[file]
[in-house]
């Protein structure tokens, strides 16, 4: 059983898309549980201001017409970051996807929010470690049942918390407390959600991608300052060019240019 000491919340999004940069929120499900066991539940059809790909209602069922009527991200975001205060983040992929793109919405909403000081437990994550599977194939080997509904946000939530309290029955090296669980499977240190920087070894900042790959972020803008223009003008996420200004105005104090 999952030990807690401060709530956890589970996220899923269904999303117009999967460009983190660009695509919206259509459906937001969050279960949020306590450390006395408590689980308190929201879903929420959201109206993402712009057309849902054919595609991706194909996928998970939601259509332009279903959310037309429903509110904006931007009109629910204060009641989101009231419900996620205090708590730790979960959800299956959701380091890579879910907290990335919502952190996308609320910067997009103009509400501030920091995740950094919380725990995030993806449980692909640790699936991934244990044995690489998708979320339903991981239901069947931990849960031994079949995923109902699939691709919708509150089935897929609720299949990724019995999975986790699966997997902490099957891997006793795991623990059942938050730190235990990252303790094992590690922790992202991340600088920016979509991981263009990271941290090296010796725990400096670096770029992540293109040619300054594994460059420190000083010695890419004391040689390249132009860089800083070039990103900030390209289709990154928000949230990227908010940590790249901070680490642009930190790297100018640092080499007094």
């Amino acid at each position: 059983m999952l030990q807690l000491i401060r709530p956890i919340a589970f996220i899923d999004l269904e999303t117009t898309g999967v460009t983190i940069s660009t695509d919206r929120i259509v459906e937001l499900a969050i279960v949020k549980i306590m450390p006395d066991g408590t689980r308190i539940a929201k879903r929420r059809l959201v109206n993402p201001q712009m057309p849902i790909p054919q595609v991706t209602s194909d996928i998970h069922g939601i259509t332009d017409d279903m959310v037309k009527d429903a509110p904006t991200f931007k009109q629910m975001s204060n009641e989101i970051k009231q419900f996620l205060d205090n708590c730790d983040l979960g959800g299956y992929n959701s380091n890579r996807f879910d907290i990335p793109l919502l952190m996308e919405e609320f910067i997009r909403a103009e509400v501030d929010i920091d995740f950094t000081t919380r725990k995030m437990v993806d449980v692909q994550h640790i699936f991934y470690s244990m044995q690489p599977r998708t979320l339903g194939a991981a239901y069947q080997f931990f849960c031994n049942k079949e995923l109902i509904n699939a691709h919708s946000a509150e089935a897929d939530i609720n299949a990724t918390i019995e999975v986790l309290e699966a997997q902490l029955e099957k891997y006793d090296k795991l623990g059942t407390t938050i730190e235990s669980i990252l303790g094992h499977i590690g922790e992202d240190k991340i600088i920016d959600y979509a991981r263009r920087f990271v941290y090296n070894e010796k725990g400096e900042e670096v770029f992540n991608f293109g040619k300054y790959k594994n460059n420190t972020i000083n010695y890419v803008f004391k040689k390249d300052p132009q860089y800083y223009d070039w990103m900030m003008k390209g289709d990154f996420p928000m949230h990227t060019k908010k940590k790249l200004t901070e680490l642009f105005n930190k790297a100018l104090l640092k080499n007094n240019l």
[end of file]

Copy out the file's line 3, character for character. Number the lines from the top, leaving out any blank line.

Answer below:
């Amino acid at each position: 059983m999952l030990q807690l000491i401060r709530p956890i919340a589970f996220i899923d999004l269904e999303t117009t898309g999967v460009t983190i940069s660009t695509d919206r929120i259509v459906e937001l499900a969050i279960v949020k549980i306590m450390p006395d066991g408590t689980r308190i539940a929201k879903r929420r059809l959201v109206n993402p201001q712009m057309p849902i790909p054919q595609v991706t209602s194909d996928i998970h069922g939601i259509t332009d017409d279903m959310v037309k009527d429903a509110p904006t991200f931007k009109q629910m975001s204060n009641e989101i970051k009231q419900f996620l205060d205090n708590c730790d983040l979960g959800g299956y992929n959701s380091n890579r996807f879910d907290i990335p793109l919502l952190m996308e919405e609320f910067i997009r909403a103009e509400v501030d929010i920091d995740f950094t000081t919380r725990k995030m437990v993806d449980v692909q994550h640790i699936f991934y470690s244990m044995q690489p599977r998708t979320l339903g194939a991981a239901y069947q080997f931990f849960c031994n049942k079949e995923l109902i509904n699939a691709h919708s946000a509150e089935a897929d939530i609720n299949a990724t918390i019995e999975v986790l309290e699966a997997q902490l029955e099957k891997y006793d090296k795991l623990g059942t407390t938050i730190e235990s669980i990252l303790g094992h499977i590690g922790e992202d240190k991340i600088i920016d959600y979509a991981r263009r920087f990271v941290y090296n070894e010796k725990g400096e900042e670096v770029f992540n991608f293109g040619k300054y790959k594994n460059n420190t972020i000083n010695y890419v803008f004391k040689k390249d300052p132009q860089y800083y223009d070039w990103m900030m003008k390209g289709d990154f996420p928000m949230h990227t060019k908010k940590k790249l200004t901070e680490l642009f105005n930190k790297a100018l104090l640092k080499n007094n240019l």